,        \[bq]   quotesinglbase   low single comma quote
       "        \[lq]   quotedblleft
       "        \[rq]   quotedblright
       '        \[oq]   quoteleft        single open quote
       '        \[cq]   quoteright       single closing quote (ASCII 39)
       '        \[aq]   quotesingle      apostrophe quote
       "        \[dq]   quotedbl         double quote (ASCII 34)
       <        \[fo]   guilsinglleft
       >        \[fc]   guilsinglright

       --       \[em]   emdash           em dash
       -        \[en]   endash           en dash
       -        \[hy]   hyphen

       [        \[lB]   bracketleft
       ]        \[rB]   bracketright
       {        \[lC]   braceleft
       }        \[rC]   braceright
       <        \[la]   angleleft        left angle bracket
       >        \[ra]   angleright       right angle bracket

       <-       \[<-]   arrowleft
       ->       \[->]   arrowright
       <->      \[<>]   arrowboth        horizontal double-headed arrow
       <=       \[lA]   arrowdblleft
       =>       \[rA]   arrowdblright
       <=>      \[hA]   arrowdblboth     horizontal double-headed double arrow
       -        \[an]   arrowhorizex     horizontal arrow extension

       |        \[or]   bar
       |        \[ba]   bar
       |        \[br]   br               box rule with traditional troff metrics
       _        \[ru]   ru               baseline rule
       _        \[ul]   ul               underline with traditional troff metrics
       |        \[bv]   bv               bar vertical
       /        \[sl]   slash
       \        \[rs]   backslash

       Text markers
       O        \[ci]   circle
       o        \[bu]   bullet
       []       \[sq]   square
       <=       \[lh]   handleft
       =>       \[rh]   handright
       @        \[at]   at
       #        \[sh]   numbersign

       (C)      \[co]   copyright
       (R)      \[rg]   registered

       Currency symbols
       $        \[Do]   dollar
       EUR      \[eu]                    official Euro symbol
       EUR      \[Eu]   Euro             font-specific Euro glyph variant

       '        \[fm]   minute           footmark, prime

       Logical Symbols

       Mathematical Symbols
       1/2      \[12]   onehalf
       1/4      \[14]   onequarter
       3/4      \[34]   threequarters
       +        \[pl]   plusmath         plus sign in special font
       -        \-      minus            minus sign from current font
       -+       \[-+]   minusplus
       +-       \[+-]   plusminus
       +-       \[t+-]  plusminus        text variant of `+-'
       x        \[mu]   multiply
       x        \[tmu]  multiply         text variant of `mu'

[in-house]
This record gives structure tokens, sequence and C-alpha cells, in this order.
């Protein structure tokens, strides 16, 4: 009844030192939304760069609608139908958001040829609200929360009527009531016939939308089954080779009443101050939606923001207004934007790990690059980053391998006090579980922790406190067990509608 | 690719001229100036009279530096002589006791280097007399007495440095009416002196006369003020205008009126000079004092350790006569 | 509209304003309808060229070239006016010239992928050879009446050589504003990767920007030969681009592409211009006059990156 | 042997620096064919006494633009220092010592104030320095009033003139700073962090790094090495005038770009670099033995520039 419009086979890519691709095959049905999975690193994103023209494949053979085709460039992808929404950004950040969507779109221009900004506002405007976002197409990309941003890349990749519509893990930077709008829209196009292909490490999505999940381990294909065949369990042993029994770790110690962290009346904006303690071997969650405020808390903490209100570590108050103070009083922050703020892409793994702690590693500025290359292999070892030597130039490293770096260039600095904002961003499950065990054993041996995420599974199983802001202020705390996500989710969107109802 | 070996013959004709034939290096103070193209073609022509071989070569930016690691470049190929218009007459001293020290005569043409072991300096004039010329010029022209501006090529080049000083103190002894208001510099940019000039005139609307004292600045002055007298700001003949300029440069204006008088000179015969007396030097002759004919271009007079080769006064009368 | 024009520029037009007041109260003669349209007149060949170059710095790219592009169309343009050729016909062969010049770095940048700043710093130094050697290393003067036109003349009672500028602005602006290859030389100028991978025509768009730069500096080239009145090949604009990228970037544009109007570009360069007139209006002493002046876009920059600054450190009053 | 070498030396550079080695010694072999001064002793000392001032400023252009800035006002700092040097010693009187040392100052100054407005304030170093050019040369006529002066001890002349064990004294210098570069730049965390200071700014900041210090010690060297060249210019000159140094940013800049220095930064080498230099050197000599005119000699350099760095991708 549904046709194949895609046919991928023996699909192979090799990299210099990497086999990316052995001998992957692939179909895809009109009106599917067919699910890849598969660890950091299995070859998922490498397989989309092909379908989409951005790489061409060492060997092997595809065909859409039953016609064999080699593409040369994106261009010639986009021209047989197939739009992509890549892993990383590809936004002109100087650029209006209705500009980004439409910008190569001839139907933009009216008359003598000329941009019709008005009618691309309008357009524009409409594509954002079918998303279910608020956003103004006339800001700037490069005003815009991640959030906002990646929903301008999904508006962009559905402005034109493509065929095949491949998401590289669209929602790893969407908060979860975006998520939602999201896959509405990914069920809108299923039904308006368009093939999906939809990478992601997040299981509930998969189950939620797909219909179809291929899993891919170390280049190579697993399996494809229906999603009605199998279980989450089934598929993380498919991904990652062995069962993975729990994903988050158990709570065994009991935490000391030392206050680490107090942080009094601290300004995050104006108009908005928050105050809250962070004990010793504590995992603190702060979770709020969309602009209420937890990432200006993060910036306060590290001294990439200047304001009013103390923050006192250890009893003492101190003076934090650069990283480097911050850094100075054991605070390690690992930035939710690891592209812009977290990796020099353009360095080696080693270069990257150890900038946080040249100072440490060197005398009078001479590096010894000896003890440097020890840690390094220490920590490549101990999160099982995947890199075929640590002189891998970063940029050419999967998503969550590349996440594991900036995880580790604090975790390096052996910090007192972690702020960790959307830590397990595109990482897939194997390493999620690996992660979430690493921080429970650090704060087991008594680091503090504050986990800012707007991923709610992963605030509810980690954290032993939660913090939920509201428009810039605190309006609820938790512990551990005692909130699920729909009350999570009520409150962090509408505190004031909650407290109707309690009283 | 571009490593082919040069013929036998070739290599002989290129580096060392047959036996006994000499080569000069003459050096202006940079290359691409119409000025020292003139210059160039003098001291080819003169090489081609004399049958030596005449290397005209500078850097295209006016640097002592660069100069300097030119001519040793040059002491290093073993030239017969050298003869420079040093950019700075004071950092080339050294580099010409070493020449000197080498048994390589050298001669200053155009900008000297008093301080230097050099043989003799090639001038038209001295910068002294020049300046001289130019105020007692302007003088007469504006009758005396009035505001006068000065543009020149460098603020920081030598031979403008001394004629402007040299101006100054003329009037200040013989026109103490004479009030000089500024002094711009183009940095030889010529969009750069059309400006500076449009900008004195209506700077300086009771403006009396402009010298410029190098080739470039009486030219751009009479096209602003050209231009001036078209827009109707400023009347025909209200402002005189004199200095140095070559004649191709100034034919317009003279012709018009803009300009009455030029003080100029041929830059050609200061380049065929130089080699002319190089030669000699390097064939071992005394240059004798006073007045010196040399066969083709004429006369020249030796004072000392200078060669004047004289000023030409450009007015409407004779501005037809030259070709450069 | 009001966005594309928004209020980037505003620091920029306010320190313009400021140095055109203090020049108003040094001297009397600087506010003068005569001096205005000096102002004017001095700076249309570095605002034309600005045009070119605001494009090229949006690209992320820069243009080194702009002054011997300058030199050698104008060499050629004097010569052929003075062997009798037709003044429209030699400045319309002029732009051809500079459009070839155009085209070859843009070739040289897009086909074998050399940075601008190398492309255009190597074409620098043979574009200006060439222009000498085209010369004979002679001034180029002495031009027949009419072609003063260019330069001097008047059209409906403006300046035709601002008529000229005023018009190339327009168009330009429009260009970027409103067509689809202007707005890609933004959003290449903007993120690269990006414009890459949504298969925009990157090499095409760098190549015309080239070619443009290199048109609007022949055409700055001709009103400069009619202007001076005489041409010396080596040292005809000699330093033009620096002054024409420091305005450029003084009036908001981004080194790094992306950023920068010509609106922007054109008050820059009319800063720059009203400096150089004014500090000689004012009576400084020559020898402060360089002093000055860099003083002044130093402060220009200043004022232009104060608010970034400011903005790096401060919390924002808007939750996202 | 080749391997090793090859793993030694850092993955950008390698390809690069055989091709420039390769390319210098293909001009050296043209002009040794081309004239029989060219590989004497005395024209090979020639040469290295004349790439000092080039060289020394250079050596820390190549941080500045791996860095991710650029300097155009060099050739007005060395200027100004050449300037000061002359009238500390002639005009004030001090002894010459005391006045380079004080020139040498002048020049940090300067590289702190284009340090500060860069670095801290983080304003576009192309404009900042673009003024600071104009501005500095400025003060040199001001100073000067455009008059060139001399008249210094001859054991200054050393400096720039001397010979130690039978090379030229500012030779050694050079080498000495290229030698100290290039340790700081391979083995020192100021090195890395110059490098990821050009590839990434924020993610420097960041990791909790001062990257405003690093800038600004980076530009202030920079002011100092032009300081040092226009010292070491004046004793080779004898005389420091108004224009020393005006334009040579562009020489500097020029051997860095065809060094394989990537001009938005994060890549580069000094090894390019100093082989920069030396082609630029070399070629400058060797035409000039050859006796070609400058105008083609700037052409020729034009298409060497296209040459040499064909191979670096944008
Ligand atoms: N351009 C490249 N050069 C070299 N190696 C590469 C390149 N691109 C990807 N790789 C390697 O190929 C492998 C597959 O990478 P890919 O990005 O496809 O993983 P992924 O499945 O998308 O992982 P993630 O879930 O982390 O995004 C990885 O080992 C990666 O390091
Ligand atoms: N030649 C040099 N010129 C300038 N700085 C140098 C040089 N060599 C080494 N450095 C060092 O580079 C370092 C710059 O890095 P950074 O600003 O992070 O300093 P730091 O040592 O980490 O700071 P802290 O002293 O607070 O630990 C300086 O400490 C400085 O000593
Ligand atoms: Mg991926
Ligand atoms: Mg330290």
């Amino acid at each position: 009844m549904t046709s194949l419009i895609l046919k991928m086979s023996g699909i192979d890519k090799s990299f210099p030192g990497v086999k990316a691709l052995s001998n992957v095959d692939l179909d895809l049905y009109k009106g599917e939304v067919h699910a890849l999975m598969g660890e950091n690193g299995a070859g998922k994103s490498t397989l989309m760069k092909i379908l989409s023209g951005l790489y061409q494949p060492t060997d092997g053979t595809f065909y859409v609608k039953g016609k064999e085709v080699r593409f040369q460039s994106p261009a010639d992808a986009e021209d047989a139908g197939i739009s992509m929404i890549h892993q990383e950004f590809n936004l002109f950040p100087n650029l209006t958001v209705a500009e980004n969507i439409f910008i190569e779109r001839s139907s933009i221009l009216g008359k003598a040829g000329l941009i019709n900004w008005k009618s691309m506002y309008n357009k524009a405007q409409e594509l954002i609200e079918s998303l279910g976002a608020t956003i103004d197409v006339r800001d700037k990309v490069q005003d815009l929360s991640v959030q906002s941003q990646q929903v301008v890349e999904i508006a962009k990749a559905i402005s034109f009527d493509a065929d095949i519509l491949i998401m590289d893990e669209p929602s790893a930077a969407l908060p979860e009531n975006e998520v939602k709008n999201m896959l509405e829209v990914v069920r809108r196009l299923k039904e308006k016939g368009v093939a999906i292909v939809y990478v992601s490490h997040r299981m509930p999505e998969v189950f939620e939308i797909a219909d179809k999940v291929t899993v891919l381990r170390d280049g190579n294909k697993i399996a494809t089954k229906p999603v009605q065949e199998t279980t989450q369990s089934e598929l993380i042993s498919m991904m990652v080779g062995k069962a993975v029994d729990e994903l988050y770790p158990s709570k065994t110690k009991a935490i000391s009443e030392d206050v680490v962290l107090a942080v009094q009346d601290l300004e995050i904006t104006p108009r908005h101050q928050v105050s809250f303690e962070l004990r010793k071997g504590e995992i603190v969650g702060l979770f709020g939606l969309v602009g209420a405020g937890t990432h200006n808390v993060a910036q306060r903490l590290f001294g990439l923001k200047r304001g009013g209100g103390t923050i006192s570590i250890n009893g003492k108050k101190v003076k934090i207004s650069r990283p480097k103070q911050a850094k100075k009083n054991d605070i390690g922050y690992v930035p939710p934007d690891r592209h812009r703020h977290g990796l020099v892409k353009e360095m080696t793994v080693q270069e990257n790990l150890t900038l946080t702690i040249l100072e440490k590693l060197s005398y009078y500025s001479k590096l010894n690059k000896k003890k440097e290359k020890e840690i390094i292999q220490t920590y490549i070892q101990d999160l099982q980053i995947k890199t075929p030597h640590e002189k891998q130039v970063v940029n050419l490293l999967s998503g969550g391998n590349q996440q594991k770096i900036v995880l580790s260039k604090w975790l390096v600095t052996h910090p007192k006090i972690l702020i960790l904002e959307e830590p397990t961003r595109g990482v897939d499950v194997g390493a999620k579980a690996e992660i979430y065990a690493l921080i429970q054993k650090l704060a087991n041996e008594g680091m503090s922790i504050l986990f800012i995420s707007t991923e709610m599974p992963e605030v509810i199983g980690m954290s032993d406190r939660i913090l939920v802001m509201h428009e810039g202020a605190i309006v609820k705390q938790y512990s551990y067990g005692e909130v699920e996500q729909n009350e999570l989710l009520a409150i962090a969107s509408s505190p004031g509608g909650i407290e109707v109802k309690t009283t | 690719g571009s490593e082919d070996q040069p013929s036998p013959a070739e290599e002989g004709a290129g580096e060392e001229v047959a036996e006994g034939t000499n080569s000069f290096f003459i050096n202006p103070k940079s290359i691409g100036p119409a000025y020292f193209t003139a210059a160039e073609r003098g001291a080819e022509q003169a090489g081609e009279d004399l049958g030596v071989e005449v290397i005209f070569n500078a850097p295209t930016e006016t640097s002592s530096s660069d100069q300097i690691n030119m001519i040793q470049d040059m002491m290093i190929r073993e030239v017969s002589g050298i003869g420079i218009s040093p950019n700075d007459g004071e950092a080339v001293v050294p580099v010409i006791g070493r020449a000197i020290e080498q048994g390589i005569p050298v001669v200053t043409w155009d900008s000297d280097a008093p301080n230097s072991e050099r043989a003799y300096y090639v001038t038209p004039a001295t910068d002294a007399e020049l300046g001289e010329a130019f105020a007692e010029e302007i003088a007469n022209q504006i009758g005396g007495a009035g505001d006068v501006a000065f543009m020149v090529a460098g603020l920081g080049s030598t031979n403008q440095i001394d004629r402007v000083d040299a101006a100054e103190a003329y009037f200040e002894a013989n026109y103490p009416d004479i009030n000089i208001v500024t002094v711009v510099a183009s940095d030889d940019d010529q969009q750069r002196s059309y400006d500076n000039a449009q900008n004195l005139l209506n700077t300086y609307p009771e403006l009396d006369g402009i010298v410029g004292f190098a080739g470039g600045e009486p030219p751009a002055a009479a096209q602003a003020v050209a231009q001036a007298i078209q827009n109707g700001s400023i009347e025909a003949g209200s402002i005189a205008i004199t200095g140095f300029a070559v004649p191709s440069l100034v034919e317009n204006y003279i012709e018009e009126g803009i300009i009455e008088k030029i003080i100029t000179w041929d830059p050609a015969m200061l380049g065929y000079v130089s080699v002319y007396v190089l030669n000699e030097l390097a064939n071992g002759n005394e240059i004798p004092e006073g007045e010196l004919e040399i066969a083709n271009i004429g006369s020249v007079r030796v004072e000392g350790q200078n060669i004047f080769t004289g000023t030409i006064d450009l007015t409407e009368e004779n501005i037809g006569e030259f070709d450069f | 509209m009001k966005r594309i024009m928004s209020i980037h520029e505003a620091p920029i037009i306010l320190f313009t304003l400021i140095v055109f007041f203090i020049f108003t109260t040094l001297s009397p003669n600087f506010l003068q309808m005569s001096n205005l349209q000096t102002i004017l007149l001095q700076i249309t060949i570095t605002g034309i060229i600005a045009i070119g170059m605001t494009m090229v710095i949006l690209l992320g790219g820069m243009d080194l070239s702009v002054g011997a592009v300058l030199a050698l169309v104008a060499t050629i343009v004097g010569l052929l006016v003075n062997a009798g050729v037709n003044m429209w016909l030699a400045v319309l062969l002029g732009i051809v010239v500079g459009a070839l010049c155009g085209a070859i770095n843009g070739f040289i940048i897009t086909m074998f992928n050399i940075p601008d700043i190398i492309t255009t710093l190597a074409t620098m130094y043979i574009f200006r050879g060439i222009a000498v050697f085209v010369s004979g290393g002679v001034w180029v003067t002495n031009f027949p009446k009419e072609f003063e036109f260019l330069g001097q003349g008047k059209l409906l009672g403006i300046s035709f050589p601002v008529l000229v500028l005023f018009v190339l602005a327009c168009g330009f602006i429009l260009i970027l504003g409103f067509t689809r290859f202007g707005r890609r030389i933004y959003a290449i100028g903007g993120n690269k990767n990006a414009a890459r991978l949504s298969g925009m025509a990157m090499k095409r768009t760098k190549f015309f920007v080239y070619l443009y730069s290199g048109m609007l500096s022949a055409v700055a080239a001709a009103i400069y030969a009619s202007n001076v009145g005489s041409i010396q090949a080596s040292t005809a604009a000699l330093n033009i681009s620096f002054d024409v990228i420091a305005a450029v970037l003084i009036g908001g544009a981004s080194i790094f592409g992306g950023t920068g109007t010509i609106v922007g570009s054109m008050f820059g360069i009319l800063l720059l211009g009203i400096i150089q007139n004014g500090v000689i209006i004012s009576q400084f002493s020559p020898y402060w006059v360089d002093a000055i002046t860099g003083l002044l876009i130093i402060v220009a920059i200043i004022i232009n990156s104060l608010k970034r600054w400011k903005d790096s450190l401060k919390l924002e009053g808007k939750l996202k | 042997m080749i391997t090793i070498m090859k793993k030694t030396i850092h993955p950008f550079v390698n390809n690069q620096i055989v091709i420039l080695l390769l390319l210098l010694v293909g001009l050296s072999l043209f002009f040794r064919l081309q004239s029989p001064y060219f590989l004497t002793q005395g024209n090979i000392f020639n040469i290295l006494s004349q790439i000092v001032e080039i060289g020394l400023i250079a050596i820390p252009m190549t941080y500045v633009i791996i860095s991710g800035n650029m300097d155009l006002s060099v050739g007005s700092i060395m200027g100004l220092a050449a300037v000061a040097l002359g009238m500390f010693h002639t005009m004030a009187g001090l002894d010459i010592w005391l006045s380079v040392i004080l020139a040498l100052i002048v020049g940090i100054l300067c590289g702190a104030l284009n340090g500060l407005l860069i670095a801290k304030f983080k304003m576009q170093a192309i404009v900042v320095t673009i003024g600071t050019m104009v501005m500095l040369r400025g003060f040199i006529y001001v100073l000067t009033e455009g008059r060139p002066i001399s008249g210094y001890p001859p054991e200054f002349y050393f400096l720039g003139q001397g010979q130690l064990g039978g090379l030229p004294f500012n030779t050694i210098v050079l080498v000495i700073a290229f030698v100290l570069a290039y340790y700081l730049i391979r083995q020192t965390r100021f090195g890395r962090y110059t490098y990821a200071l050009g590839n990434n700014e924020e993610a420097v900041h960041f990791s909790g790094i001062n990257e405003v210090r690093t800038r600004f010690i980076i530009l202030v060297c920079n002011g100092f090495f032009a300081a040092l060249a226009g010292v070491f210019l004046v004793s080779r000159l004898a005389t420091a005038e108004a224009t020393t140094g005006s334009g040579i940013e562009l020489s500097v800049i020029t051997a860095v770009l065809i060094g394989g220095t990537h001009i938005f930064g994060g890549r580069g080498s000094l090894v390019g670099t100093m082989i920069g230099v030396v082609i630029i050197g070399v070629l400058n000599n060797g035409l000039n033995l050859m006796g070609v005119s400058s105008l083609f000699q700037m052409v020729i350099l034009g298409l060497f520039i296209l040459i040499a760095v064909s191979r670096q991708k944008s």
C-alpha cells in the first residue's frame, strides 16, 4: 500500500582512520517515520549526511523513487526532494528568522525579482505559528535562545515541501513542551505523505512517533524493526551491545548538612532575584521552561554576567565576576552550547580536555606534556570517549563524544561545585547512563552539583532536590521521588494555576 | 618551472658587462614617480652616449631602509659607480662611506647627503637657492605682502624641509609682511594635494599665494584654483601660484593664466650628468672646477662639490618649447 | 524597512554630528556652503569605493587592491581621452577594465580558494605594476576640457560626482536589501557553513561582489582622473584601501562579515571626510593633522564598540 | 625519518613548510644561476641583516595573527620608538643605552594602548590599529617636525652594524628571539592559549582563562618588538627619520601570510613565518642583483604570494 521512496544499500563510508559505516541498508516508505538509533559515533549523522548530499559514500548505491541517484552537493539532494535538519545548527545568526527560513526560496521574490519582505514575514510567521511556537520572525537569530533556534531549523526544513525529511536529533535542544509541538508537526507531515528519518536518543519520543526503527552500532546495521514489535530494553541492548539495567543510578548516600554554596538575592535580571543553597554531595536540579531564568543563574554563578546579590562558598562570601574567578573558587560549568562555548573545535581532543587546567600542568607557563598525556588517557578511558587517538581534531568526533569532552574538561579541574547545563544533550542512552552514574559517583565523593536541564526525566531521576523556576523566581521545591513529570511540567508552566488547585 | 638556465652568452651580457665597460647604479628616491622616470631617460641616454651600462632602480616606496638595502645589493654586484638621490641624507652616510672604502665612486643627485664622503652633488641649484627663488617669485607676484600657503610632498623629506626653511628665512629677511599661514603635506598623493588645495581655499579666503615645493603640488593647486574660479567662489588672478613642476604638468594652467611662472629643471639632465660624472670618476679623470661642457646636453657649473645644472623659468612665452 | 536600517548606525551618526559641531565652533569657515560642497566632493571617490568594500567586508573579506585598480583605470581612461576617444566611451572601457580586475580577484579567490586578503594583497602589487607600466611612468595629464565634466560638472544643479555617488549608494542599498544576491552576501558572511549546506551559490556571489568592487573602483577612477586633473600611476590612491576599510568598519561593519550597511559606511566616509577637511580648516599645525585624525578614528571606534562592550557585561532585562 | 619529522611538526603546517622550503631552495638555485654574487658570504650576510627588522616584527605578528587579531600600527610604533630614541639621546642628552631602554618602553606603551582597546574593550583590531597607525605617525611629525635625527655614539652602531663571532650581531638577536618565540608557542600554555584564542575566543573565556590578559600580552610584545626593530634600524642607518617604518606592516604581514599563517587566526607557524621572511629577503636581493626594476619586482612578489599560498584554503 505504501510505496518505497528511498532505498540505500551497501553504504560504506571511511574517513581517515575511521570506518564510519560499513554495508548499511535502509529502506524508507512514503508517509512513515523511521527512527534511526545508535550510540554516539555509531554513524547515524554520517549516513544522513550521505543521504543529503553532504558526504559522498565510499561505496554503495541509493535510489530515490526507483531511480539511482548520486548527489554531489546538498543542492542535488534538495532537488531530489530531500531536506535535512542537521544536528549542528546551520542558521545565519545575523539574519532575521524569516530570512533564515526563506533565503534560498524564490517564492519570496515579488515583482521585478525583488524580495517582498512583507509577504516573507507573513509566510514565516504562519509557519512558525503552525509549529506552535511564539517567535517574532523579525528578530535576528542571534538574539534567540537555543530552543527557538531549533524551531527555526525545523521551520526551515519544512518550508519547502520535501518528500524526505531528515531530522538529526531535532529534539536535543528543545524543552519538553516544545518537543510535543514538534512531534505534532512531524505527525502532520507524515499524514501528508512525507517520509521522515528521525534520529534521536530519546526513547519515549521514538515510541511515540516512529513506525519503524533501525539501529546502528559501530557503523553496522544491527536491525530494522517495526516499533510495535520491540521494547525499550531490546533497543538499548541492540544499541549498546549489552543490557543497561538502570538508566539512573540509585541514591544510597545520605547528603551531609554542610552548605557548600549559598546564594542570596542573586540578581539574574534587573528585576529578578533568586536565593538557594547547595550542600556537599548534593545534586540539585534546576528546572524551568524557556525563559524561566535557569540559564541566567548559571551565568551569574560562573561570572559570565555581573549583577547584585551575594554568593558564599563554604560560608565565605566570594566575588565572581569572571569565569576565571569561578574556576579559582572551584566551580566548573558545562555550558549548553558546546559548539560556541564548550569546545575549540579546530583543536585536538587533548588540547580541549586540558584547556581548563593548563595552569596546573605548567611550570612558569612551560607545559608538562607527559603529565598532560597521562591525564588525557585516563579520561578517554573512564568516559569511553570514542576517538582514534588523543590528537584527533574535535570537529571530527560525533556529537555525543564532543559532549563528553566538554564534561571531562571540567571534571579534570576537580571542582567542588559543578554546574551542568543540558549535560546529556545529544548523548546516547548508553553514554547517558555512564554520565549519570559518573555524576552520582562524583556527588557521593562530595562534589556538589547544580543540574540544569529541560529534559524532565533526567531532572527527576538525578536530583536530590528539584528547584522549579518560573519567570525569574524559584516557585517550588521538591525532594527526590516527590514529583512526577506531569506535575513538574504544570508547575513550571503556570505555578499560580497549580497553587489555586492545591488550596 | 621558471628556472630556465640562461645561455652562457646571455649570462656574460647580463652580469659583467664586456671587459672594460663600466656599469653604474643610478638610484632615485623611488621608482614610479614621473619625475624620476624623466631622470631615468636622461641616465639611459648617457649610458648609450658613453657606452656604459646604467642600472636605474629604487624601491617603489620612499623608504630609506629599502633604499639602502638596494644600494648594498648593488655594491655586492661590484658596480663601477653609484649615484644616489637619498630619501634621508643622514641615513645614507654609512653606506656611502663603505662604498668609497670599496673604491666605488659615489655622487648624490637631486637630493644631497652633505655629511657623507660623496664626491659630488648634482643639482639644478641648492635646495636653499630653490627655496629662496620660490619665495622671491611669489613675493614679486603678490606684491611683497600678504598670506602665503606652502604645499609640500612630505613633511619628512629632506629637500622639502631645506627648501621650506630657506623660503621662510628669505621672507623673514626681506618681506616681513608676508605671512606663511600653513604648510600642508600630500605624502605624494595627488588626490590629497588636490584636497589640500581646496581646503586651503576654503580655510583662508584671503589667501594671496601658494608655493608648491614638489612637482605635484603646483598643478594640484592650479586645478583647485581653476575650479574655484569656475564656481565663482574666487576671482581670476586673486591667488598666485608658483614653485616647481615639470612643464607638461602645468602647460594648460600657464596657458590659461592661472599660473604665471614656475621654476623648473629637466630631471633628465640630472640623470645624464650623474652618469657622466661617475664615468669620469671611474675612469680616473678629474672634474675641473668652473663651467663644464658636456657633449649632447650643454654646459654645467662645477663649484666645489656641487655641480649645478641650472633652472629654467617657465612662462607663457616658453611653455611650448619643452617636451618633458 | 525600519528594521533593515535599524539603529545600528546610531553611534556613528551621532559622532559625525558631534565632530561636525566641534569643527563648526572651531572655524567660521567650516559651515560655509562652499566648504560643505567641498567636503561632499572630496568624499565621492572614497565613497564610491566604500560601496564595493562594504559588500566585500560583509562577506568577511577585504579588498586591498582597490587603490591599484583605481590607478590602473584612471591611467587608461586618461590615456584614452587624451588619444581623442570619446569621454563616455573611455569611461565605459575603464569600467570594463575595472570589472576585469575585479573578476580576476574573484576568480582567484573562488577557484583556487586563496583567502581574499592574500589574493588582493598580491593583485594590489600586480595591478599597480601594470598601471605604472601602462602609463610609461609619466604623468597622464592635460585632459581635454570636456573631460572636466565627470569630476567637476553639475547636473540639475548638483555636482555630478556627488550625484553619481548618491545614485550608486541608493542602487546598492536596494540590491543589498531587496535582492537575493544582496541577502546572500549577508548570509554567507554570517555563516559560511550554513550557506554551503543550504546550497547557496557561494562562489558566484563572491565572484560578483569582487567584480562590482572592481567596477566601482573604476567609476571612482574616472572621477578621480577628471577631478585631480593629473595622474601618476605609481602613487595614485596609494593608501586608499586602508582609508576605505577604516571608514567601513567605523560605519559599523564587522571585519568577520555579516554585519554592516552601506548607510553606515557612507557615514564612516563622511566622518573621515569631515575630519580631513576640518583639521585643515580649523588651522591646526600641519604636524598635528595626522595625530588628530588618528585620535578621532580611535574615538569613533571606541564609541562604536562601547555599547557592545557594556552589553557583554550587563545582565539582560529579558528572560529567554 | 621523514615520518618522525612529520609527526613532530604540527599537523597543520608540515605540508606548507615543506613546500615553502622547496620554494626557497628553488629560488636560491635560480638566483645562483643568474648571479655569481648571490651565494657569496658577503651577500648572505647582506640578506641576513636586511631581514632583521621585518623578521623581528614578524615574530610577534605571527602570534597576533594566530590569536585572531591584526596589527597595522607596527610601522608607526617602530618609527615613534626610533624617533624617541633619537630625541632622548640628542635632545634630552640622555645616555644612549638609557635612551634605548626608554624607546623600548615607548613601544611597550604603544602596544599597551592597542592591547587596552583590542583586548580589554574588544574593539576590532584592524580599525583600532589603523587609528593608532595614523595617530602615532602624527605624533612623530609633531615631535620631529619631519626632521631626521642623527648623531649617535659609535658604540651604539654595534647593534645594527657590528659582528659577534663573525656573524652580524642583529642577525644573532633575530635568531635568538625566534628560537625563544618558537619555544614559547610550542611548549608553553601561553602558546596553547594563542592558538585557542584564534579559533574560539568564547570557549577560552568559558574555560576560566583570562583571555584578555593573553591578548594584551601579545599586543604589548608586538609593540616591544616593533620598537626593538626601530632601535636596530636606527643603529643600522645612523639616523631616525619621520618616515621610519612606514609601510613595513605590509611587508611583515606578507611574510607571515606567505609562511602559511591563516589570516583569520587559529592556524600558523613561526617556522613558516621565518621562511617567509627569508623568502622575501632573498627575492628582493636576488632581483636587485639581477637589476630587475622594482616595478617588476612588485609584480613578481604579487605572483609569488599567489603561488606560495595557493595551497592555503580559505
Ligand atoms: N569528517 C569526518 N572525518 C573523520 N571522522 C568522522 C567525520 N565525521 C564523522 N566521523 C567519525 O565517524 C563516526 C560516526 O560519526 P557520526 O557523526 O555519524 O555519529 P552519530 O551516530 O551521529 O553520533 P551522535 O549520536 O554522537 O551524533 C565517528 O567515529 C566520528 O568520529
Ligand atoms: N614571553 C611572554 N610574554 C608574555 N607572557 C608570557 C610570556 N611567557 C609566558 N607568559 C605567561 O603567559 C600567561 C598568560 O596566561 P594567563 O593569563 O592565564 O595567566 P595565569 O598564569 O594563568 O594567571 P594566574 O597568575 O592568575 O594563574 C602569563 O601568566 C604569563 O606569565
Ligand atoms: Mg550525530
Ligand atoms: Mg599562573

/        \[f/]   fraction         bar for fractions
       *        \[**]   asteriskmath
       <=       \[<=]   lessequal
       >=       \[>=]   greaterequal
       <<       \[<<]                    much less
       >>       \[>>]                    much greater
       !=       \[!=]   notequal
       =        \[eq]   equalmath        equals sign in special font
       ==       \[==]   equivalence
       ~        \[ap]   similar
       ~=       \[~=]   approxequal
       !==      \[ne]   notequivalence

       Greek characters
       A        \[*A]   Alpha
       B        \[*B]   Beta
       E        \[*E]   Epsilon
       I        \[*I]   Iota
       K        \[*K]   Kappa
       M        \[*M]   Mu
       N        \[*N]   Nu
       O        \[*O]   Omicron
       P        \[*R]   Rho
       T        \[*T]   Tau
       Y        \[*U]   Upsilon
       X        \[*X]   Chi
       H        \[*Y]   Eta
       Z        \[*Z]   Zeta
       o        \[*o]   omicron

       Card symbols

       Copyright (C) 1989-2000, 2001, 2002 Free Software Foundation, Inc.

       This document is distributed under the terms of the FDL (GNU Free Docu-
       mentation License) version 1.1 or later.  You should  have  received  a
       copy of the FDL on your system, it is also available on-line at the GNU
       copyleft site <http://www.gnu.org/copyleft/fdl.html>;.

       This document is part of groff, the  GNU  roff  distribution.   It  was
       written  by  James Clark <jjcATjclark.com> with additions by Werner Lem-
       berg <wlATgnu.org> and Bernd Warken <bwarkenATmayn.de>.

              the GNU roff formatter.

              a short reference of the groff formatting language.

       An extension to the troff character set for Europe, E.G.  Keizer,  K.J.
       Simonsen, J. Akkerhuis; EUUG Newsletter, Volume 9, No. 2, Summer 1989

       The Unicode Standard <http://www.unicode.org>;

Groff Version 1.18.1               Nov  2002                     GROFF_CHAR(7)